Our homeowners insurance has dropped us--it's not our fault. It's something that South Floridians go through every few years or more. Most of the homeowners insurance companies down here you wouldn't have heard of. The companies with really good ratings want nothing to do with us.
So, because we were dropped, we had to get 2 types of inspections, and yesterday was the day the home inspector came. The good news: the house is in good shape. The bad news: that good shape may or may not have anything to do with our ability to get good insurance at good rates. This problem isn't going to get any better, and the only unknown is the pace at which it becomes worse.
We had a chat with the home inspector, the same chat we've been having for years now with just about everyone in South Florida: is now the time to sell?
The home inspector said, "Oh, yeah, you've got to get out of Florida." My spouse and I both heard him ordering us to sell and get out of the state. Upon further reflection, we wonder if he meant that one can only really sell if one is ready to leave the state. We went on to talk about his buddy who moved and all that he could purchase in a place like Tennessee.
When the home inspector left, we spent the rest of the afternoon talking about options. The options haven't changed, and I'm not sure our positions really have changed. My spouse loves the house, but he wants not to lose the option of getting money back out of it. It would be an easier decision if he was willing to stay with the house until it washes into the sea, and my fear is that the day that it washes into the sea may not coincide with death. I don't want to deal with the aftermath of it all. My inner apocalypse gal has been screaming that it's time to get out of South Florida, and if we're moving, I want to move to a place where I have a head start on community--that means the Carolinas or eastern Tennessee.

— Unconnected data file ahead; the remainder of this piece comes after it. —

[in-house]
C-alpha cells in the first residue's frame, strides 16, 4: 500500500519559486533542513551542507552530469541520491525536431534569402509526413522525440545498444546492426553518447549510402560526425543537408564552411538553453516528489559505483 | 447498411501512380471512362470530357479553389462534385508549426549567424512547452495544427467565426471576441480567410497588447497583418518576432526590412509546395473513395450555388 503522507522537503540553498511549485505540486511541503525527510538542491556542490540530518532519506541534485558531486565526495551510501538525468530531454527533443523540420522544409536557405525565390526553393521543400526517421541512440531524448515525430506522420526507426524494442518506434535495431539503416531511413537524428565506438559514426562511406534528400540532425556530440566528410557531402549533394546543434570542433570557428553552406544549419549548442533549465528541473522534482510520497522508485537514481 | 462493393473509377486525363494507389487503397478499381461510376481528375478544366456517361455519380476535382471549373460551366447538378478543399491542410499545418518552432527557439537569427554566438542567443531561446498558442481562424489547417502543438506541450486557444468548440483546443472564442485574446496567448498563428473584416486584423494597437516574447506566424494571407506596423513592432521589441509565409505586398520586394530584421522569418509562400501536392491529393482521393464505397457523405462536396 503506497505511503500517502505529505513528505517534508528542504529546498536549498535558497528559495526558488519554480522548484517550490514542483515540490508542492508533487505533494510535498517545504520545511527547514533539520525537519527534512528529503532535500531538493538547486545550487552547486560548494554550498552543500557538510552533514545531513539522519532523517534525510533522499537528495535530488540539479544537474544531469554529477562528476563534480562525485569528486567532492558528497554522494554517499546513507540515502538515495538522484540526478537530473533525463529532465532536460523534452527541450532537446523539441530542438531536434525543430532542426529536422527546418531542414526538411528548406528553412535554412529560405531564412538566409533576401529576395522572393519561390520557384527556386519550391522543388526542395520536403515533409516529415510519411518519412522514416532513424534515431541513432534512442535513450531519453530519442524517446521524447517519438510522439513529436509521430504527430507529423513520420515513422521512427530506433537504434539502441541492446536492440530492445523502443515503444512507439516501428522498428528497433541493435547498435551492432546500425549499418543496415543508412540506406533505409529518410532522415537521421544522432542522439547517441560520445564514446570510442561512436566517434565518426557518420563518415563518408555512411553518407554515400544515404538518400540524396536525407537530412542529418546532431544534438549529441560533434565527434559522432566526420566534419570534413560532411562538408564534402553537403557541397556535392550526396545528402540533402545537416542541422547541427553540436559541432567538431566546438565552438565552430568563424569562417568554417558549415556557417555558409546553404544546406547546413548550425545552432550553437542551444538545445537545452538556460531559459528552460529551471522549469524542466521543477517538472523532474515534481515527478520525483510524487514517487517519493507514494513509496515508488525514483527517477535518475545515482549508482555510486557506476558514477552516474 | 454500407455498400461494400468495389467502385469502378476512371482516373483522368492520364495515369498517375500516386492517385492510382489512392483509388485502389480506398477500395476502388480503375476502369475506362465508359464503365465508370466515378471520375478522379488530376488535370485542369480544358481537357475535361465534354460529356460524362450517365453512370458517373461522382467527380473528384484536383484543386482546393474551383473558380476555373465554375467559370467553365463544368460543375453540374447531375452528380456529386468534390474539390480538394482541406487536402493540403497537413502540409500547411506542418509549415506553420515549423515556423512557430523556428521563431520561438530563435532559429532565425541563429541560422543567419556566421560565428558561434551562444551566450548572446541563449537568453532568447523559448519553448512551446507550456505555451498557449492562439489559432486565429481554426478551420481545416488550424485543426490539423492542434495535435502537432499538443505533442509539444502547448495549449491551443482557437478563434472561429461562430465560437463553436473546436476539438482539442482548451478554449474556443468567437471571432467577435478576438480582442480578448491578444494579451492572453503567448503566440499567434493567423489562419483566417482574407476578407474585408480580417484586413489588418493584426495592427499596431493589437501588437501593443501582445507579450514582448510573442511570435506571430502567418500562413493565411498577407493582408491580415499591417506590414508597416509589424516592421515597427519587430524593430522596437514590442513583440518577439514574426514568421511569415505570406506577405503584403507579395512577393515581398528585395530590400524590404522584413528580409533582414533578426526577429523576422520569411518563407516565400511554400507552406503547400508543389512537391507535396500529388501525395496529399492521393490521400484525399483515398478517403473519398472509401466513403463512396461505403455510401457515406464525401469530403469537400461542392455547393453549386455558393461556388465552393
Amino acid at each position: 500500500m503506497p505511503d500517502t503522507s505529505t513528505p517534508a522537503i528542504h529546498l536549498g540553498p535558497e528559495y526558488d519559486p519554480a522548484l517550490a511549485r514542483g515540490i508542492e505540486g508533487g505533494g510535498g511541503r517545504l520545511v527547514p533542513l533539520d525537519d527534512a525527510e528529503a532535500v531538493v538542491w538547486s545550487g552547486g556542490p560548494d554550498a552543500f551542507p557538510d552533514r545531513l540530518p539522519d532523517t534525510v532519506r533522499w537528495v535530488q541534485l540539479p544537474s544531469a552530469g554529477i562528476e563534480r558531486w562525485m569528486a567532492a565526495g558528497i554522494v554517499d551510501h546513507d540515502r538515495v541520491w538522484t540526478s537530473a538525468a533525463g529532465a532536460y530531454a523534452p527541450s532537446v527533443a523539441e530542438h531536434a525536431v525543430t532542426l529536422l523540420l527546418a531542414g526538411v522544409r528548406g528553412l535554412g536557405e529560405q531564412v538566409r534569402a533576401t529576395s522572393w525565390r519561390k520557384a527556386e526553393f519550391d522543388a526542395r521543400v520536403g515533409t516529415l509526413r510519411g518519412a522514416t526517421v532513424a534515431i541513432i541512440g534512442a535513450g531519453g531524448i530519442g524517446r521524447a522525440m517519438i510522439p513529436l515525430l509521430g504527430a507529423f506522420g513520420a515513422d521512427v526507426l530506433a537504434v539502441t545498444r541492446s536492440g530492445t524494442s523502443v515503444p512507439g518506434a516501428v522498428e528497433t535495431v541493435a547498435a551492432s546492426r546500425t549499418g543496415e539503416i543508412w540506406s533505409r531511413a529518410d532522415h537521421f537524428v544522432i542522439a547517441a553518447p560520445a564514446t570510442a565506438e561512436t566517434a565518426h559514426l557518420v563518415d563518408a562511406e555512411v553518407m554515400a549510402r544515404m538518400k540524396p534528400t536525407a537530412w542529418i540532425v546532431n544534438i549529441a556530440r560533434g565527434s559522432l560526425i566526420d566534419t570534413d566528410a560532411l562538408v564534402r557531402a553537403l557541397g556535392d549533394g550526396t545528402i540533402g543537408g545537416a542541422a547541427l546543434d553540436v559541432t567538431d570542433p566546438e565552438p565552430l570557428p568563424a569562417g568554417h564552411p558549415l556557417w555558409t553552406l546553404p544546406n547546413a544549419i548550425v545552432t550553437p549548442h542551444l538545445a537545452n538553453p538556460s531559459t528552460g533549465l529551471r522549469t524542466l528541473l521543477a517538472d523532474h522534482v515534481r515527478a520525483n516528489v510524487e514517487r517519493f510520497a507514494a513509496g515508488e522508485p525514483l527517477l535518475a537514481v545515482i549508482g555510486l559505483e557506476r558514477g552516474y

In the meantime, I'm making plans for seminary housing. On campus housing is cheap and furnished. There's also an option for intentional communal housing, but I've decided not to go that route. In my younger years, I'd have gone that route, but these days, I'm in a more monastic cell kind of mindset. This shift intrigues me. I've requested a one bedroom apartment.
I have a vision of arriving at seminary with my sourdough starter, some musical instruments, and my markers.
Yesterday we transplanted seedlings. We've been growing plants from seeds that we've collected from plants we've been growing. Everything I researched told me that we would not be able to grow milkweed from seeds, but we gave it a try, and now we have 30 seedlings. We did the same thing with peppers, cilantro, and dill. We'll continue to house them as long as we can.
The future seems murky with possibilities.